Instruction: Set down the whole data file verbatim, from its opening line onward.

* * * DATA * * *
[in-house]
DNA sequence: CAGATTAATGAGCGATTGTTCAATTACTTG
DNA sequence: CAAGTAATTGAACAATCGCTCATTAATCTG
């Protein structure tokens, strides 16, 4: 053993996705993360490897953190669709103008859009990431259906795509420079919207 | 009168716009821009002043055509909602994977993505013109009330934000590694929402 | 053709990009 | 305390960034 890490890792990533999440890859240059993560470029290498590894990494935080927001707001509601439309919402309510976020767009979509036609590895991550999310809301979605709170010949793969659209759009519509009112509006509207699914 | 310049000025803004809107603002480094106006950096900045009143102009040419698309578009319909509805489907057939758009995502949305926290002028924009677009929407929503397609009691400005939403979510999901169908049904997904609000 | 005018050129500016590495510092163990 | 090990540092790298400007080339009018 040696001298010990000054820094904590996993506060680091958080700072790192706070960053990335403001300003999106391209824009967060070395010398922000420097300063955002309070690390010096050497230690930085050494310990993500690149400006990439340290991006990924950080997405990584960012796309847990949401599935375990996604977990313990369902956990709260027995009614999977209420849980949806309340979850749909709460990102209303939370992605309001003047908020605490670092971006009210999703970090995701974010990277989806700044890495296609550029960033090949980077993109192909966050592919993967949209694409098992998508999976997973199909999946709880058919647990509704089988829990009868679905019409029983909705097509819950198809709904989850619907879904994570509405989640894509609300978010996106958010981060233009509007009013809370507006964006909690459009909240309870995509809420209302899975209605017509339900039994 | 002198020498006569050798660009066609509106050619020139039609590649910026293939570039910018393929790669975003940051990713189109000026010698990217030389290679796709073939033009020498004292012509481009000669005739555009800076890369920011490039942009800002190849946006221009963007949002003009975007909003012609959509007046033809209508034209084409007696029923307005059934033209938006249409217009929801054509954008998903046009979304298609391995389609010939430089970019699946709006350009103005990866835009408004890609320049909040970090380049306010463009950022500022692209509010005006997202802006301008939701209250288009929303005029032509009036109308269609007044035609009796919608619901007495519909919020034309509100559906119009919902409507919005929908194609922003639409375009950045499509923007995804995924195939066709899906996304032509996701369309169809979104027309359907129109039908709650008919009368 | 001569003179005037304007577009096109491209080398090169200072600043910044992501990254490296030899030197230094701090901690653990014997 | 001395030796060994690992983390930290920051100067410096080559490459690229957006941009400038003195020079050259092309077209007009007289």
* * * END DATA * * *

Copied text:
[in-house]
DNA sequence: CAGATTAATGAGCGATTGTTCAATTACTTG
DNA sequence: CAAGTAATTGAACAATCGCTCATTAATCTG
């Protein structure tokens, strides 16, 4: 053993996705993360490897953190669709103008859009990431259906795509420079919207 | 009168716009821009002043055509909602994977993505013109009330934000590694929402 | 053709990009 | 305390960034 890490890792990533999440890859240059993560470029290498590894990494935080927001707001509601439309919402309510976020767009979509036609590895991550999310809301979605709170010949793969659209759009519509009112509006509207699914 | 310049000025803004809107603002480094106006950096900045009143102009040419698309578009319909509805489907057939758009995502949305926290002028924009677009929407929503397609009691400005939403979510999901169908049904997904609000 | 005018050129500016590495510092163990 | 090990540092790298400007080339009018 040696001298010990000054820094904590996993506060680091958080700072790192706070960053990335403001300003999106391209824009967060070395010398922000420097300063955002309070690390010096050497230690930085050494310990993500690149400006990439340290991006990924950080997405990584960012796309847990949401599935375990996604977990313990369902956990709260027995009614999977209420849980949806309340979850749909709460990102209303939370992605309001003047908020605490670092971006009210999703970090995701974010990277989806700044890495296609550029960033090949980077993109192909966050592919993967949209694409098992998508999976997973199909999946709880058919647990509704089988829990009868679905019409029983909705097509819950198809709904989850619907879904994570509405989640894509609300978010996106958010981060233009509007009013809370507006964006909690459009909240309870995509809420209302899975209605017509339900039994 | 002198020498006569050798660009066609509106050619020139039609590649910026293939570039910018393929790669975003940051990713189109000026010698990217030389290679796709073939033009020498004292012509481009000669005739555009800076890369920011490039942009800002190849946006221009963007949002003009975007909003012609959509007046033809209508034209084409007696029923307005059934033209938006249409217009929801054509954008998903046009979304298609391995389609010939430089970019699946709006350009103005990866835009408004890609320049909040970090380049306010463009950022500022692209509010005006997202802006301008939701209250288009929303005029032509009036109308269609007044035609009796919608619901007495519909919020034309509100559906119009919902409507919005929908194609922003639409375009950045499509923007995804995924195939066709899906996304032509996701369309169809979104027309359907129109039908709650008919009368 | 001569003179005037304007577009096109491209080398090169200072600043910044992501990254490296030899030197230094701090901690653990014997 | 001395030796060994690992983390930290920051100067410096080559490459690229957006941009400038003195020079050259092309077209007009007289």